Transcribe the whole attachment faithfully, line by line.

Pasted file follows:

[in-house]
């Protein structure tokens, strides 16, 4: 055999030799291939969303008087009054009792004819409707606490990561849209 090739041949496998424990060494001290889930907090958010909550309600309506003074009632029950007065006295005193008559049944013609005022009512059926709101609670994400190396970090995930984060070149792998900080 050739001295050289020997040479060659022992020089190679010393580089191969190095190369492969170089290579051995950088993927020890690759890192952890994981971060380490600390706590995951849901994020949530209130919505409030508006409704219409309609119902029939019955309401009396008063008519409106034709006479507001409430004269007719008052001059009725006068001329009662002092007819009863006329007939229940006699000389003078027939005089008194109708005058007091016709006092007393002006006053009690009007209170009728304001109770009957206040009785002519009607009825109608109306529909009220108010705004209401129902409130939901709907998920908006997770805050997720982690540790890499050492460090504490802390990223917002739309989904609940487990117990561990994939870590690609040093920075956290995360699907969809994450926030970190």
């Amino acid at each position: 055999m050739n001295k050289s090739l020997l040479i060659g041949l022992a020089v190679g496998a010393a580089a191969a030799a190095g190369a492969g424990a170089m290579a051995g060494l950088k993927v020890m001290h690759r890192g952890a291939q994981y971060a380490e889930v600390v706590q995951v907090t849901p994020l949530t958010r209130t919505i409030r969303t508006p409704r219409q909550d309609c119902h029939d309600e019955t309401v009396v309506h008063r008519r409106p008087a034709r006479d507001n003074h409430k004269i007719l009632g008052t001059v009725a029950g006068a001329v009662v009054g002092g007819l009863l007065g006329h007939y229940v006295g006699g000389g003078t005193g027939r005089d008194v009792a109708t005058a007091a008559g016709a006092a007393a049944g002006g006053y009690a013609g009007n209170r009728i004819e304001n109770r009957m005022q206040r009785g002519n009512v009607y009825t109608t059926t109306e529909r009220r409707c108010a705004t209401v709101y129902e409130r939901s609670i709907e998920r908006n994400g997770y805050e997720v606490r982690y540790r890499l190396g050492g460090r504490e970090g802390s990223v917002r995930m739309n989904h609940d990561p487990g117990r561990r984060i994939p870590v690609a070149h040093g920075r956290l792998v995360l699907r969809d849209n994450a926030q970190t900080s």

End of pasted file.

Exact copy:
[in-house]
């Protein structure tokens, strides 16, 4: 055999030799291939969303008087009054009792004819409707606490990561849209 090739041949496998424990060494001290889930907090958010909550309600309506003074009632029950007065006295005193008559049944013609005022009512059926709101609670994400190396970090995930984060070149792998900080 050739001295050289020997040479060659022992020089190679010393580089191969190095190369492969170089290579051995950088993927020890690759890192952890994981971060380490600390706590995951849901994020949530209130919505409030508006409704219409309609119902029939019955309401009396008063008519409106034709006479507001409430004269007719008052001059009725006068001329009662002092007819009863006329007939229940006699000389003078027939005089008194109708005058007091016709006092007393002006006053009690009007209170009728304001109770009957206040009785002519009607009825109608109306529909009220108010705004209401129902409130939901709907998920908006997770805050997720982690540790890499050492460090504490802390990223917002739309989904609940487990117990561990994939870590690609040093920075956290995360699907969809994450926030970190």
């Amino acid at each position: 055999m050739n001295k050289s090739l020997l040479i060659g041949l022992a020089v190679g496998a010393a580089a191969a030799a190095g190369a492969g424990a170089m290579a051995g060494l950088k993927v020890m001290h690759r890192g952890a291939q994981y971060a380490e889930v600390v706590q995951v907090t849901p994020l949530t958010r209130t919505i409030r969303t508006p409704r219409q909550d309609c119902h029939d309600e019955t309401v009396v309506h008063r008519r409106p008087a034709r006479d507001n003074h409430k004269i007719l009632g008052t001059v009725a029950g006068a001329v009662v009054g002092g007819l009863l007065g006329h007939y229940v006295g006699g000389g003078t005193g027939r005089d008194v009792a109708t005058a007091a008559g016709a006092a007393a049944g002006g006053y009690a013609g009007n209170r009728i004819e304001n109770r009957m005022q206040r009785g002519n009512v009607y009825t109608t059926t109306e529909r009220r409707c108010a705004t209401v709101y129902e409130r939901s609670i709907e998920r908006n994400g997770y805050e997720v606490r982690y540790r890499l190396g050492g460090r504490e970090g802390s990223v917002r995930m739309n989904h609940d990561p487990g117990r561990r984060i994939p870590v690609a070149h040093g920075r956290l792998v995360l699907r969809d849209n994450a926030q970190t900080s």